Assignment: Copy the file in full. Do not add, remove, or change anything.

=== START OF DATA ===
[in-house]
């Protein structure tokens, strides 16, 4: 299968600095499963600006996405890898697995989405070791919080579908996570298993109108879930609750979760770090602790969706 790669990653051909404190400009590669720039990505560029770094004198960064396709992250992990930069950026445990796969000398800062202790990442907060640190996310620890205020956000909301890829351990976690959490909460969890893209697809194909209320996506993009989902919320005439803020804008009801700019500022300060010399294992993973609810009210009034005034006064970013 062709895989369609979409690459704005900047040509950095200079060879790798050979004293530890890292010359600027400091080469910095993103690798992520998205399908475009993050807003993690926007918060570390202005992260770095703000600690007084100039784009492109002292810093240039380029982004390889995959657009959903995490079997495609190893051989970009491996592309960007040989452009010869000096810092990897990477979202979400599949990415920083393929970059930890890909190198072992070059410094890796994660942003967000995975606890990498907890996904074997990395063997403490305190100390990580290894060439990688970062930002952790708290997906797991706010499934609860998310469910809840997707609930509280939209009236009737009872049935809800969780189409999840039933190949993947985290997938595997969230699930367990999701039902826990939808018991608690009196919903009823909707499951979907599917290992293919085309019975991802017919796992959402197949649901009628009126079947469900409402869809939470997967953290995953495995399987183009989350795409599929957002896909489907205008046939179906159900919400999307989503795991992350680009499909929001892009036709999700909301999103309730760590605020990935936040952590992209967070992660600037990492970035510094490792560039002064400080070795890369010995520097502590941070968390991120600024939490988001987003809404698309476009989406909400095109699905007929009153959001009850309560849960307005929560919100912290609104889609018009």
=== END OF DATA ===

[in-house]
């Protein structure tokens, strides 16, 4: 299968600095499963600006996405890898697995989405070791919080579908996570298993109108879930609750979760770090602790969706 790669990653051909404190400009590669720039990505560029770094004198960064396709992250992990930069950026445990796969000398800062202790990442907060640190996310620890205020956000909301890829351990976690959490909460969890893209697809194909209320996506993009989902919320005439803020804008009801700019500022300060010399294992993973609810009210009034005034006064970013 062709895989369609979409690459704005900047040509950095200079060879790798050979004293530890890292010359600027400091080469910095993103690798992520998205399908475009993050807003993690926007918060570390202005992260770095703000600690007084100039784009492109002292810093240039380029982004390889995959657009959903995490079997495609190893051989970009491996592309960007040989452009010869000096810092990897990477979202979400599949990415920083393929970059930890890909190198072992070059410094890796994660942003967000995975606890990498907890996904074997990395063997403490305190100390990580290894060439990688970062930002952790708290997906797991706010499934609860998310469910809840997707609930509280939209009236009737009872049935809800969780189409999840039933190949993947985290997938595997969230699930367990999701039902826990939808018991608690009196919903009823909707499951979907599917290992293919085309019975991802017919796992959402197949649901009628009126079947469900409402869809939470997967953290995953495995399987183009989350795409599929957002896909489907205008046939179906159900919400999307989503795991992350680009499909929001892009036709999700909301999103309730760590605020990935936040952590992209967070992660600037990492970035510094490792560039002064400080070795890369010995520097502590941070968390991120600024939490988001987003809404698309476009989406909400095109699905007929009153959001009850309560849960307005929560919100912290609104889609018009």